I prefer my horror elements a little more understated, what the imagination conjures can be far more scary than having all the gory details shoved in your face.
Yeah, but I mean... BG3 has graphics, and has committed to taking advantage of using a cinematic camera perspective during interactions. They didn't do this with DOS2, and I really think DOS2 suffered for it. It was a lot harder to relate to characters because you couldn't see them emote from a top-down perspective.
Of course, this doesn't mean it'll be Metal Gear Solid tier professional cinematography, so there will be scenes that would be better if the camera were used more creatively. I'm just not expecting that kind of sophistication so I'm not going to complain about the cinematography being a bit clumsy.
I will again contradict everyone's disgust about the intellect devourer by saying I found other things more disturbing. For example, the original trailer showed a character transforming into a mindflayer. Additionally, there was the sequence with the tadpole entering an eyeball portrayed both from first-person and third-person perspective. I personally found these more horrifying, though less squicky.
To the spoilered question,
Unusual exceptions to standard norms are just that - unusual exceptions. There's nothing wrong with having something that is distinctly not the norm, and indeed, if we never encountered such things, the world would be a much more boring, drab and mundane place. As such, an individual example of something that stands starkly against the normative established lore, and is clearly noted out and lamp-shaded as being so, is perfectly fine; it is its unusual nature that is interesting.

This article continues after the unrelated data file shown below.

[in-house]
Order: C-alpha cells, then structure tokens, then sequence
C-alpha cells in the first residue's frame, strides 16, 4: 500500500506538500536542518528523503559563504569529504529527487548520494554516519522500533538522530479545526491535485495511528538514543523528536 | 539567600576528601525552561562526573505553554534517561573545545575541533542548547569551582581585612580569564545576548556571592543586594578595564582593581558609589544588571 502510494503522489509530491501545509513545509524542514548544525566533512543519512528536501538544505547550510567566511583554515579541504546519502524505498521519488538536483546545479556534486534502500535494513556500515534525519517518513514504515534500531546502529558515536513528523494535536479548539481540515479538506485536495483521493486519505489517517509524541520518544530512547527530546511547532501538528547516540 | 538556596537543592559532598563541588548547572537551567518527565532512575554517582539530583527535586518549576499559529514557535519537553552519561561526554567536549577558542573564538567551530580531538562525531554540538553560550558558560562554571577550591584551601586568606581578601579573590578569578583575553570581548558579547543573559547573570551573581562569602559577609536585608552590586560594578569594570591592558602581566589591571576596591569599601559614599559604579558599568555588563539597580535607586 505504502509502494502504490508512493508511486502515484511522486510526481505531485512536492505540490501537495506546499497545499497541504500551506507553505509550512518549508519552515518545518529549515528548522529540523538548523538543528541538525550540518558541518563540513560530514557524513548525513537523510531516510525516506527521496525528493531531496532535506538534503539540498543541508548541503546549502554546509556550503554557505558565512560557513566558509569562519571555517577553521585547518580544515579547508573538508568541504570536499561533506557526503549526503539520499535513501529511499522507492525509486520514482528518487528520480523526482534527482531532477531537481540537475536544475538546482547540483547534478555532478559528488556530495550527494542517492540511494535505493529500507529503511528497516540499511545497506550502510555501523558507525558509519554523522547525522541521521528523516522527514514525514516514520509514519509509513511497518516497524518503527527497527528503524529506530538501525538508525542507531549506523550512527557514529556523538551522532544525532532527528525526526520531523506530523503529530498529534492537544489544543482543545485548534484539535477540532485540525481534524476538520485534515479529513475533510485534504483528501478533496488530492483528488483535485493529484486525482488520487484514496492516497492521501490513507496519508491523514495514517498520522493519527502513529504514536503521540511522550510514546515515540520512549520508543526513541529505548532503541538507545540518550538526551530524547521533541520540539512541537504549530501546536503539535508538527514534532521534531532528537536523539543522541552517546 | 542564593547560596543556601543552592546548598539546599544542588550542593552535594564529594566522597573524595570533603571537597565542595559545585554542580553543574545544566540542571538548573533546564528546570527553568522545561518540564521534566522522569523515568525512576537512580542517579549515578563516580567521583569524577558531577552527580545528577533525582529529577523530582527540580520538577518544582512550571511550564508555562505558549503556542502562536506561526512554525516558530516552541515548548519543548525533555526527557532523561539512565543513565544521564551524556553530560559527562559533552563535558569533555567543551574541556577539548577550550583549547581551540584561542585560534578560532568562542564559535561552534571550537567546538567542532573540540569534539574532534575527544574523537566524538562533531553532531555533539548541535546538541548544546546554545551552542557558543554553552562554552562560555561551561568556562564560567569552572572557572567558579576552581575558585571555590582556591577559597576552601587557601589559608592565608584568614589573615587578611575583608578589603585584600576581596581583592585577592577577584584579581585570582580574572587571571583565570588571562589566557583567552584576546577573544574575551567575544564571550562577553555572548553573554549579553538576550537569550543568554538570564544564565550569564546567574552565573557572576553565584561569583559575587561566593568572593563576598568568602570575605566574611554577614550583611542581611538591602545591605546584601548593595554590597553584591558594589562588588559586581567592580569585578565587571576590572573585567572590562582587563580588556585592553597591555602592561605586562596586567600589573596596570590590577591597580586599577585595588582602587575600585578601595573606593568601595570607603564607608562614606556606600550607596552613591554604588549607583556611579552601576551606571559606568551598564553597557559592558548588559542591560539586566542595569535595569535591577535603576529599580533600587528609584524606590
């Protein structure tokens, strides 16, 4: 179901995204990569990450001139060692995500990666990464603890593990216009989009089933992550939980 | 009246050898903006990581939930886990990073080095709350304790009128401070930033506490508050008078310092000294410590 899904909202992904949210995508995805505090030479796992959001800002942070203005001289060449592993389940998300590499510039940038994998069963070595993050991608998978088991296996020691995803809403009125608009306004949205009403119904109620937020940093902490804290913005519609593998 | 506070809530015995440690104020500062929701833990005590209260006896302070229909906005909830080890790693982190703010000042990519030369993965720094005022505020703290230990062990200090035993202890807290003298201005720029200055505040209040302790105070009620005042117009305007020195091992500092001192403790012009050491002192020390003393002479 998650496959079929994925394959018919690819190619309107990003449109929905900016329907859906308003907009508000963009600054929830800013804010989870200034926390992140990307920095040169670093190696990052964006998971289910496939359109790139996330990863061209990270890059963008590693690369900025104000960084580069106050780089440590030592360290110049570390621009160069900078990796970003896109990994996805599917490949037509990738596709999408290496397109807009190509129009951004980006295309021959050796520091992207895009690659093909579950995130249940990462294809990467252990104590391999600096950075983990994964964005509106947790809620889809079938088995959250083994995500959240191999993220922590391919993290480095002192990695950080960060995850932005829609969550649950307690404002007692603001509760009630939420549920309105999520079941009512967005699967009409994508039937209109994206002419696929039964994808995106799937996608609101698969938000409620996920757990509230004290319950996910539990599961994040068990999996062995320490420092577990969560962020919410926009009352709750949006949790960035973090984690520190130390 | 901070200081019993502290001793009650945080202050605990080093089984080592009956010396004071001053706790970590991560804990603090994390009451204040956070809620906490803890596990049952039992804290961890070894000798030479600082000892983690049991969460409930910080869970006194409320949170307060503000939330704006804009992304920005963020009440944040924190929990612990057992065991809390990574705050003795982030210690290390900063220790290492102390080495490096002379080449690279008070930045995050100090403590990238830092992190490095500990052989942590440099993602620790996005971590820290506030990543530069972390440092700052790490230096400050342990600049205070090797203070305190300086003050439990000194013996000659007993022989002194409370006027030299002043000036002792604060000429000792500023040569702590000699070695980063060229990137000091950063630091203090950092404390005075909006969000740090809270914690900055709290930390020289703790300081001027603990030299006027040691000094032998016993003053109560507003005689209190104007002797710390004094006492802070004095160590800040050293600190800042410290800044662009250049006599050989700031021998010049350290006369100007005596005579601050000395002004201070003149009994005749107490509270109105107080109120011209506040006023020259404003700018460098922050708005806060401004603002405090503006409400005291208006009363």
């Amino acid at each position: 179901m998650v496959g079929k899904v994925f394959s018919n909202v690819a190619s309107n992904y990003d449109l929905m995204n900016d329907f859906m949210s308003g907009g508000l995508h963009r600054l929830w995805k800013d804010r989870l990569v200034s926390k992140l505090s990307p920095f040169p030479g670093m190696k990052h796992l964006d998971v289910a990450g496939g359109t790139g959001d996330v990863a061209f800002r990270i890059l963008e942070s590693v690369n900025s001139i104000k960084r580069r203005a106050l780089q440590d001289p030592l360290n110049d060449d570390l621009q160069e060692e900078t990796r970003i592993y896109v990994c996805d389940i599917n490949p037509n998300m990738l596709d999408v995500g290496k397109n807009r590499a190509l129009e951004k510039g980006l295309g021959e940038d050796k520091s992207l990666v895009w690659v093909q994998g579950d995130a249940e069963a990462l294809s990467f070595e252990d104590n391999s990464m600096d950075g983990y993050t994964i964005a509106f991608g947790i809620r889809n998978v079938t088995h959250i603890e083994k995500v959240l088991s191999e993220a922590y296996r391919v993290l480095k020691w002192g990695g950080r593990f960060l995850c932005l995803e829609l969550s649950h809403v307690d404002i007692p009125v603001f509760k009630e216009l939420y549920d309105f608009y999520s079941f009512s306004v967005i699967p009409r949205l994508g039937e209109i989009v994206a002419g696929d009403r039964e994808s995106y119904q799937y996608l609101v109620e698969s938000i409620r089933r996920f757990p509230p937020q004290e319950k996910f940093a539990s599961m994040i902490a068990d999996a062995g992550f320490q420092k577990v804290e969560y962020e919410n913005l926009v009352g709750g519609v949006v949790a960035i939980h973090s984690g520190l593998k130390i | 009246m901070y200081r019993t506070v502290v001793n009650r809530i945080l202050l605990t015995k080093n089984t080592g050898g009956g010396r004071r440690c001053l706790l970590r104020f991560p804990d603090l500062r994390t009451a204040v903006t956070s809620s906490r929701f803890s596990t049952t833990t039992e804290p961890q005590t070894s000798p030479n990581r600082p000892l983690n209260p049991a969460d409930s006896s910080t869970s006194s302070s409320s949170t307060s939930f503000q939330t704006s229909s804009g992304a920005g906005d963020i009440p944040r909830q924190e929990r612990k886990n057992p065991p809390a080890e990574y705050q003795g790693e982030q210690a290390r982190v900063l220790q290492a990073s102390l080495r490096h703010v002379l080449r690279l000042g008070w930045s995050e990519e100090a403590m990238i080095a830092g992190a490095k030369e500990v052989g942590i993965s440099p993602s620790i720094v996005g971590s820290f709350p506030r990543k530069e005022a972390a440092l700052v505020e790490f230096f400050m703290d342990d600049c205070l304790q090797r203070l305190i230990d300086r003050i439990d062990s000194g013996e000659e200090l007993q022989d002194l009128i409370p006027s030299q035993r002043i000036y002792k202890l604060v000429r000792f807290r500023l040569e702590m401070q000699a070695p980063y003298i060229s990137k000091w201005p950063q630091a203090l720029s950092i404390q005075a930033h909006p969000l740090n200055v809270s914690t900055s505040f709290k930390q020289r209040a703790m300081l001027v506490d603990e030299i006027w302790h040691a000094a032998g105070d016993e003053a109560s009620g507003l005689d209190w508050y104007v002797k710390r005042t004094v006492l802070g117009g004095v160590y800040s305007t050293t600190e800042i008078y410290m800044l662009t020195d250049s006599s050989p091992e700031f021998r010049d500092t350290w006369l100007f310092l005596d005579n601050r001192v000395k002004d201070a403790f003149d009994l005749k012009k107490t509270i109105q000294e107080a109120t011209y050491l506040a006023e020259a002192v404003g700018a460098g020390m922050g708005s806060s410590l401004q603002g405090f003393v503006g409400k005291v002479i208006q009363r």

In the case of the Ormellum, he is an illithid arcanist; illithids have a strong distaste, almost disgust, for those with arcane abilities that occur with their own; one of the less stated reasons for this, however, is that these unusual individuals usually have a more pronounced sense of self and are far more likely to find themselves at odds with the will of the elder brain. Those that do find themselves at odds with the will of the elder brain, or craving more free will of their own are either executed, or else they escape and break free, going to ground and trying to make sure they don't come back into the influence of their, or any other, elder brain ever again. they become rogue, independent illithids. This is very rare, but not unprecedented.
As such, finding this rogue illithid down here, hiding and doing research as he looks for a 'better way' to be and to live, is extremely unusual and a very unlikely thing, but it is also entirely believable within the realm space.
I think that having one explicitly good Illithid leaves open the question as to whether the other Illithid who captured you may have some kind of "good" motive. End justifies the means kind of thing. It could lead to some interesting moral dilemmas.
I really like the nuance that Larian has brought to all the "evilness" stuff in BG3. The introduction of Viconia in BG2 (and the drow in general) was very poorly written.
From my perspective, I rock up to this group of people about to burn her at the stake literally just for being a drow. My only option is to let her be murdered or kill the crowd of bloodthirsty peasants. I rescue her and then immediately she makes it clear that no, she really is a remorseless murderer.
Anyway, I shouldn't dwell on this too much in this thread. I'm just very happy about Larian going all-in on the idea of having characters who have agency as individuals and are able to act counter to their default alignment. (Evil druids, rebellious goblins, good mindflayers, etc.)